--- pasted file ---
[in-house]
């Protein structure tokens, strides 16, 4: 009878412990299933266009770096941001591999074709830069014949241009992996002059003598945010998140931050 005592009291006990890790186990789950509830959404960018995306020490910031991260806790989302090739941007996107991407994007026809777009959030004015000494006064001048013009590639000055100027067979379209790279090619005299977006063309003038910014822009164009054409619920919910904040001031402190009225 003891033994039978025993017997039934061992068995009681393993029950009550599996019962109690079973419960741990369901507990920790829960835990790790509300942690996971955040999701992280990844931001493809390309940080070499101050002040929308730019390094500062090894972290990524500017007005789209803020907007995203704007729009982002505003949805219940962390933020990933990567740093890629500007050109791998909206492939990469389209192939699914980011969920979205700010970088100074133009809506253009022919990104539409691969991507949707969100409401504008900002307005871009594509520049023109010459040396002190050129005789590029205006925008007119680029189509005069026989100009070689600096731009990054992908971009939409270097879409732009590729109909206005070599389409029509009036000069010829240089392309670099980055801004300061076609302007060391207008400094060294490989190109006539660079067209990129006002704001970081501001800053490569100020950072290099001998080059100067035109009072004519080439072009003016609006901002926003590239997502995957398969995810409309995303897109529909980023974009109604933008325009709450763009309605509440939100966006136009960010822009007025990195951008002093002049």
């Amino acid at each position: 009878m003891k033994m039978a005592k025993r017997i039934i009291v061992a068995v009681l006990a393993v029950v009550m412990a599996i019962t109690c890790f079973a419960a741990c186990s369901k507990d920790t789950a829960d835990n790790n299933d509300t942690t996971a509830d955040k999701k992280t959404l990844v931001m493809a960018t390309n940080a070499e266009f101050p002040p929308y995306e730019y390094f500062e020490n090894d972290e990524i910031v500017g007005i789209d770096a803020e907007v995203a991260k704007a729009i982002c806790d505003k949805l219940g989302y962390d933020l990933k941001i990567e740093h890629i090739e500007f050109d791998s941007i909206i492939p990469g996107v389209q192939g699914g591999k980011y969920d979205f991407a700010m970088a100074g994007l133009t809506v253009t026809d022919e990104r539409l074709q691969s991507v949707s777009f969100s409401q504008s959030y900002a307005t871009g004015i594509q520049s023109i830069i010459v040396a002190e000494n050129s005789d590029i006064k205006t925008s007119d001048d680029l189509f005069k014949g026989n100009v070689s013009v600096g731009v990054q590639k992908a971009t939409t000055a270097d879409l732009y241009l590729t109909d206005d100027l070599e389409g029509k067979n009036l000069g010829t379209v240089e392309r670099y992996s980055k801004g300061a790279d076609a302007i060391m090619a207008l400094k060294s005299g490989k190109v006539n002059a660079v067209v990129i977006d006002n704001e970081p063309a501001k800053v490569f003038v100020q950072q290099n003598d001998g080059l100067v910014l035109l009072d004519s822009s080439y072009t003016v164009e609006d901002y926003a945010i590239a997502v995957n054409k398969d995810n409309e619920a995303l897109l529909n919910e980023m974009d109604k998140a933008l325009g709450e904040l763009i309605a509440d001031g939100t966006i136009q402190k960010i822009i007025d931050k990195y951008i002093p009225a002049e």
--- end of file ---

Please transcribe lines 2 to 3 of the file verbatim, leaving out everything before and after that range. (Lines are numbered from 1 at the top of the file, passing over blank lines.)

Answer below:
């Protein structure tokens, strides 16, 4: 009878412990299933266009770096941001591999074709830069014949241009992996002059003598945010998140931050 005592009291006990890790186990789950509830959404960018995306020490910031991260806790989302090739941007996107991407994007026809777009959030004015000494006064001048013009590639000055100027067979379209790279090619005299977006063309003038910014822009164009054409619920919910904040001031402190009225 003891033994039978025993017997039934061992068995009681393993029950009550599996019962109690079973419960741990369901507990920790829960835990790790509300942690996971955040999701992280990844931001493809390309940080070499101050002040929308730019390094500062090894972290990524500017007005789209803020907007995203704007729009982002505003949805219940962390933020990933990567740093890629500007050109791998909206492939990469389209192939699914980011969920979205700010970088100074133009809506253009022919990104539409691969991507949707969100409401504008900002307005871009594509520049023109010459040396002190050129005789590029205006925008007119680029189509005069026989100009070689600096731009990054992908971009939409270097879409732009590729109909206005070599389409029509009036000069010829240089392309670099980055801004300061076609302007060391207008400094060294490989190109006539660079067209990129006002704001970081501001800053490569100020950072290099001998080059100067035109009072004519080439072009003016609006901002926003590239997502995957398969995810409309995303897109529909980023974009109604933008325009709450763009309605509440939100966006136009960010822009007025990195951008002093002049």
């Amino acid at each position: 009878m003891k033994m039978a005592k025993r017997i039934i009291v061992a068995v009681l006990a393993v029950v009550m412990a599996i019962t109690c890790f079973a419960a741990c186990s369901k507990d920790t789950a829960d835990n790790n299933d509300t942690t996971a509830d955040k999701k992280t959404l990844v931001m493809a960018t390309n940080a070499e266009f101050p002040p929308y995306e730019y390094f500062e020490n090894d972290e990524i910031v500017g007005i789209d770096a803020e907007v995203a991260k704007a729009i982002c806790d505003k949805l219940g989302y962390d933020l990933k941001i990567e740093h890629i090739e500007f050109d791998s941007i909206i492939p990469g996107v389209q192939g699914g591999k980011y969920d979205f991407a700010m970088a100074g994007l133009t809506v253009t026809d022919e990104r539409l074709q691969s991507v949707s777009f969100s409401q504008s959030y900002a307005t871009g004015i594509q520049s023109i830069i010459v040396a002190e000494n050129s005789d590029i006064k205006t925008s007119d001048d680029l189509f005069k014949g026989n100009v070689s013009v600096g731009v990054q590639k992908a971009t939409t000055a270097d879409l732009y241009l590729t109909d206005d100027l070599e389409g029509k067979n009036l000069g010829t379209v240089e392309r670099y992996s980055k801004g300061a790279d076609a302007i060391m090619a207008l400094k060294s005299g490989k190109v006539n002059a660079v067209v990129i977006d006002n704001e970081p063309a501001k800053v490569f003038v100020q950072q290099n003598d001998g080059l100067v910014l035109l009072d004519s822009s080439y072009t003016v164009e609006d901002y926003a945010i590239a997502v995957n054409k398969d995810n409309e619920a995303l897109l529909n919910e980023m974009d109604k998140a933008l325009g709450e904040l763009i309605a509440d001031g939100t966006i136009q402190k960010i822009i007025d931050k990195y951008i002093p009225a002049e």